How do you explain to people who don’t understand that you’re trying a new medication that is supposed to suppress your overactive immune system, and stop your body from attacking your organs and joints, but you just haven’t been able to tolerate the medication? So you have been sleeping in spurts of three hours, only to be up for an hour or two, and need another few hours of sleep to recover from the time you’ve been up? And this is after sleeping at least eight hours at night.
“Normal”, healthy people can’t begin to understand that. And I’m glad they don’t. But it’s hard to explain erratic, strange behavior when you simply don’t want to talk about it. When healthy people can’t imagine being on a medication that has such an effect on your body. Medication is supposed to help, right? But what happens when the cure is worse than the disease? What if you have to go through hell to see the light at the end of the tunnel? If you haven’t been there, you don’t know, you can’t imagine the lengths you will go to in the name of health.
But it’s so hard. All of the medications we try for Lupus and RA – or most chronic illnesses, for that matter – have side effects. They all have their pros and their cons. And even when they work, they all take getting used to. So it’s hard to explain how transitioning off of old meds and onto new ones can honestly be worse than your actual illness. But how do you explain that to people who don’t know? How can they possibly begin to understand that until your dose gets regulated and your body gets used to a new medication, that it’s full court press? That it sometimes takes all the time and effort you have? That it sucks you dry? That it literally can all but stop you from functioning?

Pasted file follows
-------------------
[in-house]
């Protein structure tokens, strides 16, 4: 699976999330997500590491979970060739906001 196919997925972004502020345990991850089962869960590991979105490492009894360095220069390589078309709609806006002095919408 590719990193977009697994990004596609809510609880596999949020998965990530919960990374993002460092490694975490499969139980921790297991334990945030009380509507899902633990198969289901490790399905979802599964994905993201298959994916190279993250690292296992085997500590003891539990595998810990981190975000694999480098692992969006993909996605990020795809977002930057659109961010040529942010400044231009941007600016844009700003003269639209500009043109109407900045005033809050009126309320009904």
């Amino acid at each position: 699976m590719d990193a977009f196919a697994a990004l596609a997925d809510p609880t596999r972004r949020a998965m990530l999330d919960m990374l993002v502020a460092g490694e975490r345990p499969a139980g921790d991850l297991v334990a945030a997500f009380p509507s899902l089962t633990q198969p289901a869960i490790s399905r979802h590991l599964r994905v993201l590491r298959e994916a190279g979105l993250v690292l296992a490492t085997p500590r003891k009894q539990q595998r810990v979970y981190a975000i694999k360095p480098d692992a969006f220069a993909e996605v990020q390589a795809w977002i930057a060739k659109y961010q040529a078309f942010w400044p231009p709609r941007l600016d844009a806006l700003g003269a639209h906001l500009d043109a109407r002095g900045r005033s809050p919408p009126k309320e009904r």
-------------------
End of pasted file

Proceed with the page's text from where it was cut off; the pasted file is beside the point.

I don’t know how to explain that to people who aren’t chronically ill. And so, I think to make it easier on myself, I don’t. But it might make things harder for me if I don’t. So if I have to, I just say that I’ve been sick. It’s not totally a lie and not totally the truth. And you don’t get any sympathy from anyone if you explain that you are sick all the time. They really don’t get that, either.
The last two weeks, I have literally had to scrape myself out of bed and drag myself to where I’ve needed to be. I can’t really imagine how I would have gone on like that if I hadn’t talked to my rheum, and he suggested that I only take Tacro at night.
I guess I assumed that since Tacro is used at much lower doses for those with Lupus and RA, as opposed to people that have had organ transplants, that I wouldn’t have as many side effects, either, but I was totally wrong on that front. And this isn’t intended to me a “poor me” post. To the contrary, I am grateful that, for the moment, every little step does not take an immense amount of effort, that I can do more than just sleep. It’s too soon to know if the Tacro is working, but at least for the moment, I can say that it’s not destroying my life, either. Baby steps…
When you have a chronic illness – especially an invisible one – most of the struggle is only seen by those you are most intimate with. But the struggle feels visible to us because we live it every minute of every hour of every day. For us, the struggle is never-ending. We simply cannot turn our illnesses on and off at will, and neither can we truly anticipate what the effects of a medication may be.